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I think that silence can be a very powerful practice and I thought it would be interesting to explore how we can use it. It seems particularly relevant given the busy and noisy environments that many of us live in.
I've spent a lot of time in silence on retreat, and it can have a remarkable effect over time. Not just in terms of calming the mind, but also becoming aware of other people in a deeper way. Maintaining silence on a retreat forces you to be much more aware of other people and their needs. So for example at breakfast you don't say "Pass the jam", you rely on others to be aware that you might want some jam on your toast! After a while you just know what people are thinking and feeling and what they need.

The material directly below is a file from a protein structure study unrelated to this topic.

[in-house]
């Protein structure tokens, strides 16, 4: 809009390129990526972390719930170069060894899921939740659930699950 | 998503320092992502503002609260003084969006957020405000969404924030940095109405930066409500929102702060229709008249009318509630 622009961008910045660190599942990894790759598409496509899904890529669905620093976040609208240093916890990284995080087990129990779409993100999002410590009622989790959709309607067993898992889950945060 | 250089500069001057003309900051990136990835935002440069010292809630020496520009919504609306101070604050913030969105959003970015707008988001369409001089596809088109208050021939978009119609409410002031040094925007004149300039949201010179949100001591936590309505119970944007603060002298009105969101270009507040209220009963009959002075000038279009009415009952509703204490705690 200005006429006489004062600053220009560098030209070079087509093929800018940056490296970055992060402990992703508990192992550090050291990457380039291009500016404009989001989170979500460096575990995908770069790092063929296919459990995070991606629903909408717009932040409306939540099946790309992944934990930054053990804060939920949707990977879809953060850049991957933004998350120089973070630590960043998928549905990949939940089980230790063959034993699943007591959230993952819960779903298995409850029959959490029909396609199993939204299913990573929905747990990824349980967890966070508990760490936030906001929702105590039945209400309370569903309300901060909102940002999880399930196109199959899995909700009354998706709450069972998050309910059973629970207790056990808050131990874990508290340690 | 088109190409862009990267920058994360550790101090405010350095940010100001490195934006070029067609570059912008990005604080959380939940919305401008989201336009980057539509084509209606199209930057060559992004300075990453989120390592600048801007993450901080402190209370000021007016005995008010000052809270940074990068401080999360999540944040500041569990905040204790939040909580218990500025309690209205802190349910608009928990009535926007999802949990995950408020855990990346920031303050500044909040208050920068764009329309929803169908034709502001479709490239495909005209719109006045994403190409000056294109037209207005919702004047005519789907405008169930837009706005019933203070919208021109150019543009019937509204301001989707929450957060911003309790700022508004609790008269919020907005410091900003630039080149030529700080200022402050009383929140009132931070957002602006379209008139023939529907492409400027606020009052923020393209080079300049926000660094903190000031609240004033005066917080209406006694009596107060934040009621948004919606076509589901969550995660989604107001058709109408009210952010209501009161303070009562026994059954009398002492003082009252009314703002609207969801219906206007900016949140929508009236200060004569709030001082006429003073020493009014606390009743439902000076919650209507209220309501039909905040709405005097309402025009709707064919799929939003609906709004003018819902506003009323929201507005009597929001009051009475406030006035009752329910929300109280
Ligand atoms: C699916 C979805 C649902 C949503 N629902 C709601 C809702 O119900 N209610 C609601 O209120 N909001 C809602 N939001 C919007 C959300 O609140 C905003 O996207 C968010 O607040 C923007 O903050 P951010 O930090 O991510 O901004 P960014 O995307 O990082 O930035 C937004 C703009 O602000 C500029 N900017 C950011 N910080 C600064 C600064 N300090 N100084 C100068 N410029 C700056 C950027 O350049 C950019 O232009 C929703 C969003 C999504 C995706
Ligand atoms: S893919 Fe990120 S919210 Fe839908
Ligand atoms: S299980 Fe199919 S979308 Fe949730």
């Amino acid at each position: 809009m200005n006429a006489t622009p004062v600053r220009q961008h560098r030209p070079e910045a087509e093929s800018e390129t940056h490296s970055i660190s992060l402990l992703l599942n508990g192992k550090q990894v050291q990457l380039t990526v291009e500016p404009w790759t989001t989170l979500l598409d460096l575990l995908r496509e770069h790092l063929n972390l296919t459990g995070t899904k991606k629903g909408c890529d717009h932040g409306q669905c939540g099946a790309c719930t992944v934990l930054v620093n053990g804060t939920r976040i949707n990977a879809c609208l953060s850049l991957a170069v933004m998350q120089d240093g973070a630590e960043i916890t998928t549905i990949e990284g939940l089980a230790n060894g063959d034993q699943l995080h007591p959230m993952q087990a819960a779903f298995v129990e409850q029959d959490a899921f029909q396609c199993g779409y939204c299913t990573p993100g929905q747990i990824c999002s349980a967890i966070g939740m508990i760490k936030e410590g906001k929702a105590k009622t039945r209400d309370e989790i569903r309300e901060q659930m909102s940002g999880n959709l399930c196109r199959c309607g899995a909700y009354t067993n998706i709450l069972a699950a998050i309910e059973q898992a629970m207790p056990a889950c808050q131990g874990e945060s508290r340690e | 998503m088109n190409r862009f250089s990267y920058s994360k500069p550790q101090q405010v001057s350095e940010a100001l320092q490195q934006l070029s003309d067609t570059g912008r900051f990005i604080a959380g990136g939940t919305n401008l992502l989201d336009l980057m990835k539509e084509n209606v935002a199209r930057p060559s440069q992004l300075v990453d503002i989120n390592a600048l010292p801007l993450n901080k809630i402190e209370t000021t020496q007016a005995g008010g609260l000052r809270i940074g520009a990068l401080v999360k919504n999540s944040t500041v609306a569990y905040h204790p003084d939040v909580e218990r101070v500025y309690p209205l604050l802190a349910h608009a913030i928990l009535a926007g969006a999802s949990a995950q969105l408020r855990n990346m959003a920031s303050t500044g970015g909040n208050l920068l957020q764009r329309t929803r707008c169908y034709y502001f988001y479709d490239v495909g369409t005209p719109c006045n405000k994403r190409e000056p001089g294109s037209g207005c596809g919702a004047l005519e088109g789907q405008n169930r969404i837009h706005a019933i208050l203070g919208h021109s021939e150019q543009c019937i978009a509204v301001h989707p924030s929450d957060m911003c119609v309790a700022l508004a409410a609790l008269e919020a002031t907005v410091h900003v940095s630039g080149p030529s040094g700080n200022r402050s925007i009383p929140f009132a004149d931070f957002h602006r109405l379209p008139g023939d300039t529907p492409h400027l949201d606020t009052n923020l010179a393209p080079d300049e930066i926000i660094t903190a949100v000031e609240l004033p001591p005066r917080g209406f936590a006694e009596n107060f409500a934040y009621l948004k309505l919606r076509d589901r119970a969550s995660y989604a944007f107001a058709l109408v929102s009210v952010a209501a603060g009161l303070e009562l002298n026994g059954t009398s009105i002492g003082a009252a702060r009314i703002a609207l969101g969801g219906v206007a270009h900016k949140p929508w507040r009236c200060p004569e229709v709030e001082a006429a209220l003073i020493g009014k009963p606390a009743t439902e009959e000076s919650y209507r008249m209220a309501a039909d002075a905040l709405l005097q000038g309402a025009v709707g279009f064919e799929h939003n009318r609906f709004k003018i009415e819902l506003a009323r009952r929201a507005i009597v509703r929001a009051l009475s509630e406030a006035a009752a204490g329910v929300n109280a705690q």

I've led a number of silent day retreats. Mostly in a Buddhist context, although as I've mentioned here I recently led a "Quaker Quiet Day". There they do "silent worship" instead of meditation, but perhaps the two activities are not so different anyway.